The full text of all papers lives on the original hosting site, usually the repository of the university that granted the degree. OATD indexes about the first 30 pages of some theses in order to show search hits, but in no case does OATD index or store the full text of the paper.
The list of participating institutions is available at http://oatd.org/oatd-publishers.html and includes the University of Illinois at Urbana-Champaign.
Read the full story at Great Lakes Echo.
Success in energy efficiency is something worth bragging about in Michigan.
Detroit was listed in the U.S. Environmental Protection Agency’s 2012 top 25 cities with the most ENERGY STAR rated buildings. It ranked 19th with 100 ENERGY STAR buildings. The leader, Los Angeles, had 528 buildings with ENERGY STAR ratings.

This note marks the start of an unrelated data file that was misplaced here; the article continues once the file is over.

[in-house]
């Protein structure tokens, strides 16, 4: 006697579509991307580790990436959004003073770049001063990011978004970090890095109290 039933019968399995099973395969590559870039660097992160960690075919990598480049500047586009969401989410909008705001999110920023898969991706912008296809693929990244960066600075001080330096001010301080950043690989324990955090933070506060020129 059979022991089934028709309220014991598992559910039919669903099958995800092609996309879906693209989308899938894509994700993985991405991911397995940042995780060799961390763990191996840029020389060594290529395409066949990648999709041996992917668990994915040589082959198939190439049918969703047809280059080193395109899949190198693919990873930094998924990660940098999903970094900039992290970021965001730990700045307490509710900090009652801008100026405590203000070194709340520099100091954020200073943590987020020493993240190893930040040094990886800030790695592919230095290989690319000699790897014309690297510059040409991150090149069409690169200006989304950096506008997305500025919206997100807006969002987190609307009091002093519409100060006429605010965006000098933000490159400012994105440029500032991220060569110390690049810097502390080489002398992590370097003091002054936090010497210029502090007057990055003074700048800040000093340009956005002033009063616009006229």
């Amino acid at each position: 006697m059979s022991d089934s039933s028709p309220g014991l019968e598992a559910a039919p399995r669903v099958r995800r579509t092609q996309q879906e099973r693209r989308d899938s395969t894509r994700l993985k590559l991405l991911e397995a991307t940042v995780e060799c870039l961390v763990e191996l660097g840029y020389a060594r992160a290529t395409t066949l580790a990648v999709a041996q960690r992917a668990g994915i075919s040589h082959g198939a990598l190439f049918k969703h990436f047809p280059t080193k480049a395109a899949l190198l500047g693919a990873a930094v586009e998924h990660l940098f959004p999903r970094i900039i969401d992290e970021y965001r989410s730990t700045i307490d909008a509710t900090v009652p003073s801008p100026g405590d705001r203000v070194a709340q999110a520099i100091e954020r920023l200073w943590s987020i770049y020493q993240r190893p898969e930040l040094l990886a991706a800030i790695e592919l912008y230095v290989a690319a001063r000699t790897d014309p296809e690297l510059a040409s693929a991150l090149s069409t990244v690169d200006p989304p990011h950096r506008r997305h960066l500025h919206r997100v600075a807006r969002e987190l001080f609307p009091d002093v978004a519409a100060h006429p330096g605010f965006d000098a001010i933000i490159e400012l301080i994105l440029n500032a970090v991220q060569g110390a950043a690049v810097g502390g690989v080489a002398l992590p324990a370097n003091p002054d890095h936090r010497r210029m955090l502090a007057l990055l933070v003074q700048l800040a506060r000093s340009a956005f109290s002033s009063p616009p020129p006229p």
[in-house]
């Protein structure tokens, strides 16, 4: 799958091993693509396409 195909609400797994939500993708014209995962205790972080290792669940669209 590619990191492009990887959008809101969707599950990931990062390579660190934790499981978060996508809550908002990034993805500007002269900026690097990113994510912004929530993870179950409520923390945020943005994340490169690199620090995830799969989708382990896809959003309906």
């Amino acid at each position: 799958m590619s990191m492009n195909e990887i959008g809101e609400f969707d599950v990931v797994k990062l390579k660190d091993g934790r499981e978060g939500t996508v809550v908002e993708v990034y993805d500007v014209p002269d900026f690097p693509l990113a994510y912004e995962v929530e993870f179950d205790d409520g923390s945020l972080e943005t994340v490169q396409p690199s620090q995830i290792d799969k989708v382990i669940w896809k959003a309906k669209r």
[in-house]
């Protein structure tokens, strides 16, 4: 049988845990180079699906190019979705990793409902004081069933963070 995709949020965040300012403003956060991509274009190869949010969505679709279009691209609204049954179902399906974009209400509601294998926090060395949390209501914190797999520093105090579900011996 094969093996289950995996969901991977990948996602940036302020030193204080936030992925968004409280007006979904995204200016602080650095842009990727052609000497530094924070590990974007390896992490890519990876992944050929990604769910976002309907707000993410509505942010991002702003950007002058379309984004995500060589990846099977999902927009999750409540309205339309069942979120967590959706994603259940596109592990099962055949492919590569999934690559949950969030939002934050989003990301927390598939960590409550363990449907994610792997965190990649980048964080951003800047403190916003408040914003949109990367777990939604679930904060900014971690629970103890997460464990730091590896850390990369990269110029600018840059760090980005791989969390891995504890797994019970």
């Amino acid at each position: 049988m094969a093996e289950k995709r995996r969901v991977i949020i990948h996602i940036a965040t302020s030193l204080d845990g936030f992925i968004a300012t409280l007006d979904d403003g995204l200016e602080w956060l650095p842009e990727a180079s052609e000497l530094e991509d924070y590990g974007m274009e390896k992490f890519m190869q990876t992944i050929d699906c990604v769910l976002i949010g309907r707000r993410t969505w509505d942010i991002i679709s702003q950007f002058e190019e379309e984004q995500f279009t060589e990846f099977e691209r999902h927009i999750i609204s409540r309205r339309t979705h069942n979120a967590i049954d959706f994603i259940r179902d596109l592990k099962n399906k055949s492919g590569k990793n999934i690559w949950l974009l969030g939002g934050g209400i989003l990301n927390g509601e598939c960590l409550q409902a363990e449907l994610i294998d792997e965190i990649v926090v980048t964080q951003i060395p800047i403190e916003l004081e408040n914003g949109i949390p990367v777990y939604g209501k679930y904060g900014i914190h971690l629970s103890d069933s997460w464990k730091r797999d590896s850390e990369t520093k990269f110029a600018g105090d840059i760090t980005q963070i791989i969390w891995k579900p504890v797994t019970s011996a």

Read the full story at Great Lakes Echo.
For four days in May, the Lake Superior Youth Symposium will bring students, teachers and scientists together to promote better stewardship of the Great Lakes.
The symposium starts May 16 in Houghton, Mich. at Michigan Technological University’s Great Lakes Research Center.
The goal of the symposium, now in its 10th year, is to work with middle and high school students and their teachers to improve their understanding of environmental science and encourage the conservation of the Great Lakes.
Read the full story in Great Lakes Echo.
Toxic chemicals clinging to plastics could cause health problems for fish and other organisms in the Great Lakes.
They were discovered in samples from the first-ever Great Lakes plastic survey in Lake Erie, Lake Huron and Lake Superior last summer, Lorena Rios Mendoza, an assistant chemistry professor at the University of Wisconsin – Superior, announced Monday.
And instead of just sitting in sediments as some scientists previously thought, those pollutants might be traveling with plastics to other parts of the Great Lakes.